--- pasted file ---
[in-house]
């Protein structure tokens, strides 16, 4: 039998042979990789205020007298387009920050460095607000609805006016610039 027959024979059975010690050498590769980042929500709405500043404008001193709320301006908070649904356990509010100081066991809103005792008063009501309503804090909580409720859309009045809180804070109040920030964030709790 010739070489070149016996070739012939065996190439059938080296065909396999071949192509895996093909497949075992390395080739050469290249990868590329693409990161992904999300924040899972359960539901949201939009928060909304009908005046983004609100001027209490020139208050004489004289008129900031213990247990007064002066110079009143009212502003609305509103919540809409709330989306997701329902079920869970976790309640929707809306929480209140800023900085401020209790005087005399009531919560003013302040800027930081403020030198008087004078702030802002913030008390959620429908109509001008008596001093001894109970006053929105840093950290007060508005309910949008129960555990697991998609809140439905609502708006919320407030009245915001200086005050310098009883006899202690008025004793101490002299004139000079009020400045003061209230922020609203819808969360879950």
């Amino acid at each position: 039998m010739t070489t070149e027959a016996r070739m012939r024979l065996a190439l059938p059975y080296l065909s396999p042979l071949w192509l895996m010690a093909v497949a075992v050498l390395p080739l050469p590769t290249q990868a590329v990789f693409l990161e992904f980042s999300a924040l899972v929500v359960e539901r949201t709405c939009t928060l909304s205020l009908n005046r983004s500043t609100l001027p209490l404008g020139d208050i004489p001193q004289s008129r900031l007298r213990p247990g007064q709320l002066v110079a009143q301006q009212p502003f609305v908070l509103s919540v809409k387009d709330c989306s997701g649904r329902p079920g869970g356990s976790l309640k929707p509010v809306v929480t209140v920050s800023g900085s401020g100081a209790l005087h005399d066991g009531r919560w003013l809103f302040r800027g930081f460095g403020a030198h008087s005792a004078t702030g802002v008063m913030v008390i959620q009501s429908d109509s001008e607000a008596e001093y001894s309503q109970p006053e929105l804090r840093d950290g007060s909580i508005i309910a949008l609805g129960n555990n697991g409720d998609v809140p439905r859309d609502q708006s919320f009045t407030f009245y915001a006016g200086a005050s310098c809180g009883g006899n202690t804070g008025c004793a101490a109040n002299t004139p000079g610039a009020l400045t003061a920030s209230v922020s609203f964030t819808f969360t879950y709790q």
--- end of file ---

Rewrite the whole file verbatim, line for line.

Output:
[in-house]
């Protein structure tokens, strides 16, 4: 039998042979990789205020007298387009920050460095607000609805006016610039 027959024979059975010690050498590769980042929500709405500043404008001193709320301006908070649904356990509010100081066991809103005792008063009501309503804090909580409720859309009045809180804070109040920030964030709790 010739070489070149016996070739012939065996190439059938080296065909396999071949192509895996093909497949075992390395080739050469290249990868590329693409990161992904999300924040899972359960539901949201939009928060909304009908005046983004609100001027209490020139208050004489004289008129900031213990247990007064002066110079009143009212502003609305509103919540809409709330989306997701329902079920869970976790309640929707809306929480209140800023900085401020209790005087005399009531919560003013302040800027930081403020030198008087004078702030802002913030008390959620429908109509001008008596001093001894109970006053929105840093950290007060508005309910949008129960555990697991998609809140439905609502708006919320407030009245915001200086005050310098009883006899202690008025004793101490002299004139000079009020400045003061209230922020609203819808969360879950």
């Amino acid at each position: 039998m010739t070489t070149e027959a016996r070739m012939r024979l065996a190439l059938p059975y080296l065909s396999p042979l071949w192509l895996m010690a093909v497949a075992v050498l390395p080739l050469p590769t290249q990868a590329v990789f693409l990161e992904f980042s999300a924040l899972v929500v359960e539901r949201t709405c939009t928060l909304s205020l009908n005046r983004s500043t609100l001027p209490l404008g020139d208050i004489p001193q004289s008129r900031l007298r213990p247990g007064q709320l002066v110079a009143q301006q009212p502003f609305v908070l509103s919540v809409k387009d709330c989306s997701g649904r329902p079920g869970g356990s976790l309640k929707p509010v809306v929480t209140v920050s800023g900085s401020g100081a209790l005087h005399d066991g009531r919560w003013l809103f302040r800027g930081f460095g403020a030198h008087s005792a004078t702030g802002v008063m913030v008390i959620q009501s429908d109509s001008e607000a008596e001093y001894s309503q109970p006053e929105l804090r840093d950290g007060s909580i508005i309910a949008l609805g129960n555990n697991g409720d998609v809140p439905r859309d609502q708006s919320f009045t407030f009245y915001a006016g200086a005050s310098c809180g009883g006899n202690t804070g008025c004793a101490a109040n002299t004139p000079g610039a009020l400045t003061a920030s209230v922020s609203f964030t819808f969360t879950y709790q």